MCC urges lawmakers to support policies that protect and serve women and children
FOR IMMEDIATE RELEASE
November 21, 2023
(Lansing, Mich.) — “Eliminating state oversight of health and safety standards at abortion facilities only serves the interests of an industry consumed by the expansion of the abortion business in our state,” policy advocate for the Michigan Catholic Conference. Rebecca Masty, JDannounced in response to Governor Whitmer’s signing into law most of the bills today as part of a scaled back pro-abortion version of the Reproductive Health Act (RHA).
Legislative and grassroots advocacy against the RHA began long before the governor prioritized passage of the full RHA package in a speech in late August. Then, several pro-life organizations and elected officials from both political parties successfully spoke out against many of the policies in a broader package of bills introduced earlier this year.
As introduced, the RHA sought to require Michigan taxpayers to fund abortions through the Medicaid program, eliminate the 24-hour informed consent period, and remove the pre-abortion coercion check. These policies have not supported the passage of bills by a majority or members of a majority caucus in the legislature. The measures, which passed by a narrowly partisan margin, repeal licensing and inspection requirements for abortion clinics, reversing reforms passed in 2013 that first mandated state oversight of most surgical abortions in Michigan.
Repeal of accountability standards for abortion facilities is popular with voters of all demographics and persuasions, according to a national poll conducted in October by the Lansing-based Marketing Resource Group. The MRG poll found that “a large majority of Michigan voters favor maintaining long-term abortion regulations,” including 95 percent who said they support “abortion facilities that are licensed and inspected by the state for health and safety.” “.
The following comments may be attributed Rebecca Masty, JDDefender of MCC policy.
“Instead of promoting effective public policies for services and care that support pregnant women and their unborn children, Michigan’s elected officials have chosen to prioritize the abortion industry at the expense of women’s health and safety. Under the false guise of “health care,” these bills only further distance the state from protecting life and supporting vulnerable women.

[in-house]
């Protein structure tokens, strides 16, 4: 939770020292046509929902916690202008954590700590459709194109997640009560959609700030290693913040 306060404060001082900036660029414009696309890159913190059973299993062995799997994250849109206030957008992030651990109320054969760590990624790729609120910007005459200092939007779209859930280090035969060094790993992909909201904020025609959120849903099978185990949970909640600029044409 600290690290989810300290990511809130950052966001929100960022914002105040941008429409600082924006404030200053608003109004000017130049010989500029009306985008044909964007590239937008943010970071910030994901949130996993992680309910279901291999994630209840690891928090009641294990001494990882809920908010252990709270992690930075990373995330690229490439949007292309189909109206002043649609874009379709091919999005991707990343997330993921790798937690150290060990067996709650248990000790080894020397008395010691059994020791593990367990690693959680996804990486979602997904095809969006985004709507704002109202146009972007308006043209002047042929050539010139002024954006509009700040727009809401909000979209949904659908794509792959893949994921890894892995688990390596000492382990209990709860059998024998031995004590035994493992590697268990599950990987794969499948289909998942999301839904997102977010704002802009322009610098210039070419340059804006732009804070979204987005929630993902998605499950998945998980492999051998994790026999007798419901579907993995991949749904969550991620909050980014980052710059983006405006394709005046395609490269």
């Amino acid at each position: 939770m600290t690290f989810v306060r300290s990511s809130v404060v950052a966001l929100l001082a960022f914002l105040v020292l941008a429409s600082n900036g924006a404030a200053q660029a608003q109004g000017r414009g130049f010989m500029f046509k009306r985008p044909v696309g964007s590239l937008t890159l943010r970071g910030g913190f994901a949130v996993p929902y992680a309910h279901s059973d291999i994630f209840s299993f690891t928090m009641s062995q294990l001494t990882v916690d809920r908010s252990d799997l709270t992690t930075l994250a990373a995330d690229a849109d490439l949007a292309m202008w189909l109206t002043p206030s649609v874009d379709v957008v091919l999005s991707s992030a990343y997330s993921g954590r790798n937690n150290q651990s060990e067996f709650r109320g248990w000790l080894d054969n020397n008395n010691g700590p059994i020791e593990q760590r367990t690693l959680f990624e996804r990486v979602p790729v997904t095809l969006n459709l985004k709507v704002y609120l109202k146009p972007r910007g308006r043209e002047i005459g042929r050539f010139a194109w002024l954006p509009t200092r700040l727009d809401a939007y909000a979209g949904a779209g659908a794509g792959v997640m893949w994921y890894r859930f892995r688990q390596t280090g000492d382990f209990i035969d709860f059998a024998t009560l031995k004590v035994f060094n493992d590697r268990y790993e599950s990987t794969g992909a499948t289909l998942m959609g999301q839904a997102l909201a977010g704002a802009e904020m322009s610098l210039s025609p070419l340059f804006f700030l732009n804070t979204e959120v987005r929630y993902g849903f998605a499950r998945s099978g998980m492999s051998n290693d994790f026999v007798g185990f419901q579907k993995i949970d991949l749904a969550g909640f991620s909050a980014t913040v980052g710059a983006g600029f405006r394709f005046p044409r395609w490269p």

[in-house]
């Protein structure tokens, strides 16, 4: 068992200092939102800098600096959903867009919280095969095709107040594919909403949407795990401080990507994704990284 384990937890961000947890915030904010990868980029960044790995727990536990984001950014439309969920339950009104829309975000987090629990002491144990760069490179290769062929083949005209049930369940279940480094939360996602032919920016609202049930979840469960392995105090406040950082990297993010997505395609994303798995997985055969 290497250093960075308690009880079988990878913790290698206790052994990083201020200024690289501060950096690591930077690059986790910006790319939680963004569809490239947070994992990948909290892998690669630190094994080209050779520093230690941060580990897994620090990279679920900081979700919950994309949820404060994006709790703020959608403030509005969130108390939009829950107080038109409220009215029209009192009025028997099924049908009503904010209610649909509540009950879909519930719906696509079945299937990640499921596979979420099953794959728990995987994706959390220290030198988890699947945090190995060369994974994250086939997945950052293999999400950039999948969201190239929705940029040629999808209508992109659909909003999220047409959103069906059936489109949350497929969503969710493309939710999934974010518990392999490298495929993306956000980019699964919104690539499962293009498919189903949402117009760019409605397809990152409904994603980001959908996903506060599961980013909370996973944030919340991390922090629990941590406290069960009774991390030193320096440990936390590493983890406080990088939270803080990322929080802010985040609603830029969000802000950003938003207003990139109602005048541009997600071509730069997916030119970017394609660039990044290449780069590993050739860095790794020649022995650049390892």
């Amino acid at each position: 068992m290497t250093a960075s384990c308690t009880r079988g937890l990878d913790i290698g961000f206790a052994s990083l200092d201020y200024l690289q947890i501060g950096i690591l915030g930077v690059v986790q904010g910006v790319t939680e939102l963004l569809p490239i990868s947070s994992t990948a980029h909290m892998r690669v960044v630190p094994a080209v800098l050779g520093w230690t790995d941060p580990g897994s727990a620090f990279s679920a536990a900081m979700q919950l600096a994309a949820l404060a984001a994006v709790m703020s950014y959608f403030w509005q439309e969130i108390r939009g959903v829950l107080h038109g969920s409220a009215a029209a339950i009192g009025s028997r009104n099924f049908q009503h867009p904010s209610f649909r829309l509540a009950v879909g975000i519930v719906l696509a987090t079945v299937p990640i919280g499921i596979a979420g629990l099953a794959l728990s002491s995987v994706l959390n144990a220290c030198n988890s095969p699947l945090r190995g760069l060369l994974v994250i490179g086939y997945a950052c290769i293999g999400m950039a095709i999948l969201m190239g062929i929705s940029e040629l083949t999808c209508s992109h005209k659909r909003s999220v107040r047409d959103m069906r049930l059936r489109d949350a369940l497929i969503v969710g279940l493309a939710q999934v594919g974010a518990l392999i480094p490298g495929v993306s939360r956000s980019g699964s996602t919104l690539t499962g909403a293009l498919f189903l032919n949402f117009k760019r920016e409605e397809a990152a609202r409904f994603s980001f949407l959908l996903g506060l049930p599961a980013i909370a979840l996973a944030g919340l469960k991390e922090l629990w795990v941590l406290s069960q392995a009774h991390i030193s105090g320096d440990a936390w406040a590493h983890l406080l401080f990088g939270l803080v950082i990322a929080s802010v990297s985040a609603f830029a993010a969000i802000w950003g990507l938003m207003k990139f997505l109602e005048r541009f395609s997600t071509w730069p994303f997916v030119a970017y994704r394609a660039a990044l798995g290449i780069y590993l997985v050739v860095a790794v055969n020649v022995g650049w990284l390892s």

“In the year since Proposition 3 was passed, the governor and legislative majority have stripped women of their protections against the dangerous practice of abortion, mandated abortion benefits for employers who provide pregnancy or childbirth insurance, and are now preparing to enact policies that welcome partial-birth births. abortions and leave the abortion industry unresponsive to the women they see.
“These policy changes would have been far worse had it not been for the conscientiousness shown by certain legislators in the face of hostility and threats from the abortion industry through the RHA debate. We are grateful to those members for their courage.
“What MCC and several other pro-life advocates said would happen after Proposition 3 is exactly what the legislative majority forced on Michigan citizens in 2023. Until the voters were told that they would only support the legalization of abortion because that is what it is. was regulated this year Roe vs. Wadethe abortion lobby used the passage of the new constitutional amendment to make Michigan an extreme outlier on abortion policy, far more than the status quo. Walnut“.
The abortion expansion bills signed by Governor Whitmer today are House Bills 4951, 4953-4956 and Senate Bills 474, 476 and 477. House Bill 4949 is expected to be signed into law later. That bill, codified in the state law provisions of Proposition 3, lifts a state ban on the late-term partial-birth abortion procedure and repeals a state law that protects people from paying for other people’s elective abortions with their health plan premiums. The watered-down RHA package, when fully signed into law, will therefore result in:
- Minimal transparency or accountability for abortion clinics due to the elimination of reporting requirements, including cases of complications during abortion.
- Aborted babies have simply been dumped in garbage bins due to the repeal of requirements for the safe and humane disposal of fetal remains.
- More abortions by college-aged women after a policy that prohibited universities and colleges from referring students to abortions was repealed by the Pregnant and Parenting Student Services Act.
“Moving forward, the Catholic Church in Michigan and pro-life organizations across the state will be vigilant in urging lawmakers to prioritize policies that help both mothers and their unborn or newborn babies get the necessities of life and good health,” Masti said. . “We invite policymakers to envision with us a society where women in difficult situations have the community and support they need to make life choices and are provided with life-affirming and loving options beyond abortion.”
The Michigan Catholic Conference is the official public policy voice of the Catholic Church in this state.
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